Inside the house things are just as amusing. We have two Togolese ladies. Well one lady and one crackpot. The elder is a professional cook. She gets up at 6.30 every morning and is still cooking at 7 pm at night. All sorts of things are always bubbling away on the fire. Sometimes I wonder exactly how many people we are feeding as it is not unusual to have three pots of stew on the go. If not for my strict discipline and rigorous exercise routines (up and down to the fridge- works wonders I tell you) I am sure I would have gained so much weight. She goes around singing or humming gospel songs and is happiest just pottering around in the kitchen.

The other one is a different kettle of fish altogether. As a matter of fact I cannot actually guarantee that she is altogether. She laughs like an hyena, sings like she is being strangled and causes more trouble than our youngest ones. As a matter of fact she probably encourages more bad behaviour than good. She only (badly) knows one nursery rhyme in English which we have had to ban as it was driving everyone round the bend what with the wailing tone, the mispronounced words, the made up words and the never ending crescendo. It was just too much to bear.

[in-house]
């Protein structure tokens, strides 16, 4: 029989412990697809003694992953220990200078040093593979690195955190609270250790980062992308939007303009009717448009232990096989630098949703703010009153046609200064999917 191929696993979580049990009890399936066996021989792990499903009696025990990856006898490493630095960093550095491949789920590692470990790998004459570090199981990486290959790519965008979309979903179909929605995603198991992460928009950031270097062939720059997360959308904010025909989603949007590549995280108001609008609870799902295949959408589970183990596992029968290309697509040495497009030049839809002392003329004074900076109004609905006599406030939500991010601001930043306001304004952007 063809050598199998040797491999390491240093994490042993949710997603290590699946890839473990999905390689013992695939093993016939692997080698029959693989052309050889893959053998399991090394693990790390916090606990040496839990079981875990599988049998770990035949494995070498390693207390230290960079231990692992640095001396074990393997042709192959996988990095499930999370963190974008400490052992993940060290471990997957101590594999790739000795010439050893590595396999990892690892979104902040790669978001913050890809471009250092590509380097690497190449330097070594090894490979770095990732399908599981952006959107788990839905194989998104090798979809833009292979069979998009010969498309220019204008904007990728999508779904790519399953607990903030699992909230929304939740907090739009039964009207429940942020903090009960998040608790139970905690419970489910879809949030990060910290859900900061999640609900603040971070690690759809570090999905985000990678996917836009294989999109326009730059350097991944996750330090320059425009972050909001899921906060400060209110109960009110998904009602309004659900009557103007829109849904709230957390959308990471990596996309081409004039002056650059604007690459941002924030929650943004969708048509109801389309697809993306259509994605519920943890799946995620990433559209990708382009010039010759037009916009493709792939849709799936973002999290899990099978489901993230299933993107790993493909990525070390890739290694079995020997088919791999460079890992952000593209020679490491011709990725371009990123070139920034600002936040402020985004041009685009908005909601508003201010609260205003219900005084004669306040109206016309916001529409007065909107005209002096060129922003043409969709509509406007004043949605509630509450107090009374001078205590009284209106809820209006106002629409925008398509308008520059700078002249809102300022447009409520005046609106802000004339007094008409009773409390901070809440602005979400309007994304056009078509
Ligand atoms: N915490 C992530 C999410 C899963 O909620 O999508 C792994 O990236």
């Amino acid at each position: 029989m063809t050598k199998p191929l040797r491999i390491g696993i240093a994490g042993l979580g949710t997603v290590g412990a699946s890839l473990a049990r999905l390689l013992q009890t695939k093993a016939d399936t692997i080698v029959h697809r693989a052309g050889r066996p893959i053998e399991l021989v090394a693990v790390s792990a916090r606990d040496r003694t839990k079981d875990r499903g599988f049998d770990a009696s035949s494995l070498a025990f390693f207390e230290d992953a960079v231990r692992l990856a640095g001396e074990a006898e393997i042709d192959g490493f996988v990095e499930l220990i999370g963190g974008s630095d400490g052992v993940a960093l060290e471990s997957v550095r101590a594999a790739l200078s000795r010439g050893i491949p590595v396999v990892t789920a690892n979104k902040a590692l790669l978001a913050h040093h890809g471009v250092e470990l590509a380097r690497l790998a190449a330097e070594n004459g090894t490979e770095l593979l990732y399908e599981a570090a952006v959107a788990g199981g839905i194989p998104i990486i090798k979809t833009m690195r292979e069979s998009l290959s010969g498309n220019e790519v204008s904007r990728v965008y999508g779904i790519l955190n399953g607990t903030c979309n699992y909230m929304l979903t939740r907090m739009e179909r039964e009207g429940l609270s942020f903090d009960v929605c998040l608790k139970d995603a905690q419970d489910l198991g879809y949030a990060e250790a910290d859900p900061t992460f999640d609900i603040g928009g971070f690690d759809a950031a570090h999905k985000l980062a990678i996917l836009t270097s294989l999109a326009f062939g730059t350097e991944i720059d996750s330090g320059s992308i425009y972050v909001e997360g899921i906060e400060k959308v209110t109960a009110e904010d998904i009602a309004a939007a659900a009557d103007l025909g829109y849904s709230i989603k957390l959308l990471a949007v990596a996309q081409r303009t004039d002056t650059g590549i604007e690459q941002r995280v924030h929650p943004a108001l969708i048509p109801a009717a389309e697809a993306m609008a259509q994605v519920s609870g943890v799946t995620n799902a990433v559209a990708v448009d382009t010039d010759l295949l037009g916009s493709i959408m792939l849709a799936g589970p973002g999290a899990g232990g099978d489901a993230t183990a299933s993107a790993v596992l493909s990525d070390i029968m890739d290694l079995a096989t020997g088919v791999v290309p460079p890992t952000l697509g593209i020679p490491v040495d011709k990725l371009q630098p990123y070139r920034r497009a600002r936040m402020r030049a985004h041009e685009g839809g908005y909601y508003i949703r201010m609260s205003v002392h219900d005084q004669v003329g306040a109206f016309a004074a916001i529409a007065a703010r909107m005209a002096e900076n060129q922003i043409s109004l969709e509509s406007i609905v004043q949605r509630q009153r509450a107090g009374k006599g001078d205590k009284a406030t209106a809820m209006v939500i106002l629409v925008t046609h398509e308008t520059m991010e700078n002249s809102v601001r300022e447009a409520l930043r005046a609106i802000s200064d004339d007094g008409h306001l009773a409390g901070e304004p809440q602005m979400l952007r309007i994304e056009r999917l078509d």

All this reminds me of the summers I used to spend with my cousin when they lived in Bourdillon in Ikoyi back in the days when Ikoyi was still a proper suburb. Everything ticking along very nicely. A steady hummmm vibe. Our two young ones spoiled rotten with all the attention they are getting, food on demand, play on demand, noise galore. Ahh Domestic bliss indeed.

Monday, 8 October 2007

Complicity. Another in the lecture series.....

So this morning on the way to drop the kids off at school we are as usual greeted with the long queues of traffic down Admiralty Way. As we meander our way through we are not surprised to see the usual lawless drivers switch lanes into oncoming traffic and bulldoze their way down to the gate and on to the roundabout. Oh never mind they must be in a hurry.